Top positive review
3 people found this helpful
La Bella Venezia!
on 18 April 2016
Although Katharine Hepburn puts in a typically impressive and quite subtle performance as the nervy, lonely American spinster abroad (perhaps seeking romance), Jane Hudson, it is Venice’s stunning backdrop to David Lean’s 1955 film that for me steals the show. The lush colours of Jack Hildyard’s cinematography really can’t help but impress and even though a cinematographer’s job on location in this magical place should probably be regarded as something of a 'slam dunk’, Hildyard does full justice to the location, giving us a whole series of idiosyncratically shot moments (close-ups on gargoyles, Venetian lions, etc) evoking the unique architectural and artistic heritage of the city. The bustling, touristic nature is always, of course, present (it was nearly as ‘bad’ back then as it was last year when I was there!), but Lean also takes us off the beaten track, via some nice touches, as Jane espies a stray cat and then comes to a halt at one of the city’s many, seemingly unavoidable dead-end passageways.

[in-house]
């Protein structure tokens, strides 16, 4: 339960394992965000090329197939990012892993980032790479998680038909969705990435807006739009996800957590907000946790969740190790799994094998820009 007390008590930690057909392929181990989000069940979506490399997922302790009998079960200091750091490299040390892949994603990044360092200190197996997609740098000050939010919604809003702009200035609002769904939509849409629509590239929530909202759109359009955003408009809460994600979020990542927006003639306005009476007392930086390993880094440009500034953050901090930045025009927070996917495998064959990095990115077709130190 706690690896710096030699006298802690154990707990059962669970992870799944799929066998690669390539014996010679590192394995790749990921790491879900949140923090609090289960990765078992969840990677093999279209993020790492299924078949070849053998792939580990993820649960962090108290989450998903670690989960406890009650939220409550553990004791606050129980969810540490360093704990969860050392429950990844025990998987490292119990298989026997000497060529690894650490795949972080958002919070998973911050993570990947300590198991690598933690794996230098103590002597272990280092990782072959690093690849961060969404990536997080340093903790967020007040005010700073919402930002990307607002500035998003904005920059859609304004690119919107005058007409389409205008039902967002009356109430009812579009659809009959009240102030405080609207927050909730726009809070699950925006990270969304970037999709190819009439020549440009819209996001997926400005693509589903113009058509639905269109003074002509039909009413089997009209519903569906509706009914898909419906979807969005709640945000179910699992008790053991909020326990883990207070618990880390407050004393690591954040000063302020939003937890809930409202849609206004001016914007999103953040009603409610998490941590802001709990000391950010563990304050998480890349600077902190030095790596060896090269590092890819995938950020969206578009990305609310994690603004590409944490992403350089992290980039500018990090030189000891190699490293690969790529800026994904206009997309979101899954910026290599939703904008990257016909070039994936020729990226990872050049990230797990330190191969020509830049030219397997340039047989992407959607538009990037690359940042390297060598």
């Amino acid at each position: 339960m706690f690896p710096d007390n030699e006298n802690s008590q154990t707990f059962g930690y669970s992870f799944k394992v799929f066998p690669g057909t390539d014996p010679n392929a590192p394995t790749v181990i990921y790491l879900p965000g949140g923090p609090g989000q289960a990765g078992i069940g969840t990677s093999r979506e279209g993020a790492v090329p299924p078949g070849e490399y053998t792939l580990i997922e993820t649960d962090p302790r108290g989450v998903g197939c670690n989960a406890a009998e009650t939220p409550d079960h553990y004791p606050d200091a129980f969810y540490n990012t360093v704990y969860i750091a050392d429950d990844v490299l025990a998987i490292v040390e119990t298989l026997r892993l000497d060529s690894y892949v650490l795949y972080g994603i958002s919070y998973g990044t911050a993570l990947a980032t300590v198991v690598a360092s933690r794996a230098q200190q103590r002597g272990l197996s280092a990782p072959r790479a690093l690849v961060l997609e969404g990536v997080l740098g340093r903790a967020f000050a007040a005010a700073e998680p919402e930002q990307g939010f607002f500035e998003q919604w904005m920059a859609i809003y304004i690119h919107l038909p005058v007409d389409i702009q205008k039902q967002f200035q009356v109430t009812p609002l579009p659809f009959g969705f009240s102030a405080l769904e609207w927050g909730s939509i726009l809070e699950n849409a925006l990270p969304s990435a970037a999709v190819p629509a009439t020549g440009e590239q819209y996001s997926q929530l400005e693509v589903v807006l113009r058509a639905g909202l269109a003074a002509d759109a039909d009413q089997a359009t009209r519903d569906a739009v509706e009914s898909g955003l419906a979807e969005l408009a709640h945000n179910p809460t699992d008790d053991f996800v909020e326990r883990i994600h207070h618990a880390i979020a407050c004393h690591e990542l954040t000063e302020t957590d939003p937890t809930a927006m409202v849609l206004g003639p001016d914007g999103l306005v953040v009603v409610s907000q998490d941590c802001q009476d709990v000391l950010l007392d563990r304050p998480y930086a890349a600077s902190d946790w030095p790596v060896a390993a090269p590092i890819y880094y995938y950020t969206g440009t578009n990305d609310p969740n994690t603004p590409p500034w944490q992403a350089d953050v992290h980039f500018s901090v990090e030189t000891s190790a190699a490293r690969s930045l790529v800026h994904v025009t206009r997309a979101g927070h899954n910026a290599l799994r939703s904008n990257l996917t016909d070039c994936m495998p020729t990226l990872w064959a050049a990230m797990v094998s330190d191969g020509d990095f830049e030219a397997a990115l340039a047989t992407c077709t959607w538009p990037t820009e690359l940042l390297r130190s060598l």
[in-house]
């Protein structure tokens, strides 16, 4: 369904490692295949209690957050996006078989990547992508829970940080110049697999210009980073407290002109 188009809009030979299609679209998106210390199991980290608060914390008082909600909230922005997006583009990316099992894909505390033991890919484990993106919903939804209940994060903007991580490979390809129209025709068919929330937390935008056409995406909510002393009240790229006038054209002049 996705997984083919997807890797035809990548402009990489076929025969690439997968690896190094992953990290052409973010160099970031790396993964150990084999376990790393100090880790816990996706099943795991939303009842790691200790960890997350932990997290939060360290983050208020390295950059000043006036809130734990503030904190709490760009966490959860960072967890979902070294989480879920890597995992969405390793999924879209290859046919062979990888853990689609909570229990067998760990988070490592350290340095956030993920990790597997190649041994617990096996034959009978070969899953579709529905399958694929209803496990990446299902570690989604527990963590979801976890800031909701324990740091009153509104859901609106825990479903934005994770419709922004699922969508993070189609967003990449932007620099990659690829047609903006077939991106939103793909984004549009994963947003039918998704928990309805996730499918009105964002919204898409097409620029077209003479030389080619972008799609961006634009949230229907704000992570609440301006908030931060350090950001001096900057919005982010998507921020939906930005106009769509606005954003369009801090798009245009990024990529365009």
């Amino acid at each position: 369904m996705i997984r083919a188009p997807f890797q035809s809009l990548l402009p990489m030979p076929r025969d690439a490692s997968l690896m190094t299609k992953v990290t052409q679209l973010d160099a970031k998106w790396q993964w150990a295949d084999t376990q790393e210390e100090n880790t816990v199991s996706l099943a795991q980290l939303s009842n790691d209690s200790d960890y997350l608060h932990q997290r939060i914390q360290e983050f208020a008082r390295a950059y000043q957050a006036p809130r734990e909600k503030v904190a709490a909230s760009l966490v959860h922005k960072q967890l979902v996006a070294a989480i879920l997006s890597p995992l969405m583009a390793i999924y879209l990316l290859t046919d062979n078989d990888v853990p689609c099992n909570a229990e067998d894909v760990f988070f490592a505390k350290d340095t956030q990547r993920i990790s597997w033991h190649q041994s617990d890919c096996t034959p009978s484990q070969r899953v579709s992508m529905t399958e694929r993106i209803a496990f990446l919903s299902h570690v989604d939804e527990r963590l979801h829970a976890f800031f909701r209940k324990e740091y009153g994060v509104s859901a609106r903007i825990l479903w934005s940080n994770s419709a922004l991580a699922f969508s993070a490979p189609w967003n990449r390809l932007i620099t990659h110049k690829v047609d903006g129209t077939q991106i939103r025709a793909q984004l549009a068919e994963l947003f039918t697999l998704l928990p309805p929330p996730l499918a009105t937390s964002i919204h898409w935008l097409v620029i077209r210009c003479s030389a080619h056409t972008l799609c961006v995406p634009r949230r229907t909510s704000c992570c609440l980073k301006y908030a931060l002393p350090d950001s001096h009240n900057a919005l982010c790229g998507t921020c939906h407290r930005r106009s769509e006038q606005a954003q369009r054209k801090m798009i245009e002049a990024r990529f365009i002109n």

The film’s central narrative, the romance between Hudson and Rossano Brazzi’s’s suave antiques shop owner (of dubious authenticity), Renato de Rossi, takes some time to get going and is fairly conventional when it does. Brazzi is solid enough (though I suspect his 'forced’ English detracts somewhat from the performance), but the acting honours are undoubtedly Hepburn’s, whose vulnerability really connects. Elsewhere, the comedic element of 'small-minded Americans abroad’ is nicely played up by the portrayal of Jane’s fellow pensione (hotel) guests, whilst one of the film’s most engaging (and affectionate) threads is that between the yearning spinster and Gaetano Autiero’s young 'orphan’, Mauro. In addition, there is also a nice cameo from noted Italian actress Isa Miranda as pensione proprietress, Signora Fiorini. The trajectory of the central couple’s developing romance is relatively predictable, but does include some touching (and cinematic) moments, notably that of the elusive gardenia floating down the canal and then (in a reprise of this moment) in the film’s impressive and moving denouement. It’s certainly a film worth catching for fans of Hepburn and (particularly) of Venice.